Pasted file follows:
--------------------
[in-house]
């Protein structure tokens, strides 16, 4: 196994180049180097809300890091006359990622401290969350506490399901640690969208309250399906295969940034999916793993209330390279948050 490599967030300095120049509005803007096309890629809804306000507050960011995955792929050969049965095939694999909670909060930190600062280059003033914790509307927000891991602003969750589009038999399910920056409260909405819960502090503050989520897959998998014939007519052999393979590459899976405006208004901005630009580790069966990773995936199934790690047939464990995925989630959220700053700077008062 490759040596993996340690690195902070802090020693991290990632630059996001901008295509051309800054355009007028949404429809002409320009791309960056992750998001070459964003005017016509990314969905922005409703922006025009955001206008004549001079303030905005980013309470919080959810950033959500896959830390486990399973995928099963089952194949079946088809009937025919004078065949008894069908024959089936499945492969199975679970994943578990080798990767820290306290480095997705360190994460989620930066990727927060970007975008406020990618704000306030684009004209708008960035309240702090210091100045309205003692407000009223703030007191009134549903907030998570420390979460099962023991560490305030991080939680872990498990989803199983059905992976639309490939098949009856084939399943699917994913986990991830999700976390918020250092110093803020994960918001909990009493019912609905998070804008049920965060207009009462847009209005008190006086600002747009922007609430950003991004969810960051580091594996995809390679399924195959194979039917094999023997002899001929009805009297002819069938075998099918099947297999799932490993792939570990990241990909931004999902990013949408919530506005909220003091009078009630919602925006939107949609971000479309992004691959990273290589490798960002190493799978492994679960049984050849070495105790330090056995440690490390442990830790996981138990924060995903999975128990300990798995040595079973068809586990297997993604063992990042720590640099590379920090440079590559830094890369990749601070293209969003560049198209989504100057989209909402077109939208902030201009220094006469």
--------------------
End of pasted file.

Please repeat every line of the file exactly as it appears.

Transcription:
[in-house]
């Protein structure tokens, strides 16, 4: 196994180049180097809300890091006359990622401290969350506490399901640690969208309250399906295969940034999916793993209330390279948050 490599967030300095120049509005803007096309890629809804306000507050960011995955792929050969049965095939694999909670909060930190600062280059003033914790509307927000891991602003969750589009038999399910920056409260909405819960502090503050989520897959998998014939007519052999393979590459899976405006208004901005630009580790069966990773995936199934790690047939464990995925989630959220700053700077008062 490759040596993996340690690195902070802090020693991290990632630059996001901008295509051309800054355009007028949404429809002409320009791309960056992750998001070459964003005017016509990314969905922005409703922006025009955001206008004549001079303030905005980013309470919080959810950033959500896959830390486990399973995928099963089952194949079946088809009937025919004078065949008894069908024959089936499945492969199975679970994943578990080798990767820290306290480095997705360190994460989620930066990727927060970007975008406020990618704000306030684009004209708008960035309240702090210091100045309205003692407000009223703030007191009134549903907030998570420390979460099962023991560490305030991080939680872990498990989803199983059905992976639309490939098949009856084939399943699917994913986990991830999700976390918020250092110093803020994960918001909990009493019912609905998070804008049920965060207009009462847009209005008190006086600002747009922007609430950003991004969810960051580091594996995809390679399924195959194979039917094999023997002899001929009805009297002819069938075998099918099947297999799932490993792939570990990241990909931004999902990013949408919530506005909220003091009078009630919602925006939107949609971000479309992004691959990273290589490798960002190493799978492994679960049984050849070495105790330090056995440690490390442990830790996981138990924060995903999975128990300990798995040595079973068809586990297997993604063992990042720590640099590379920090440079590559830094890369990749601070293209969003560049198209989504100057989209909402077109939208902030201009220094006469």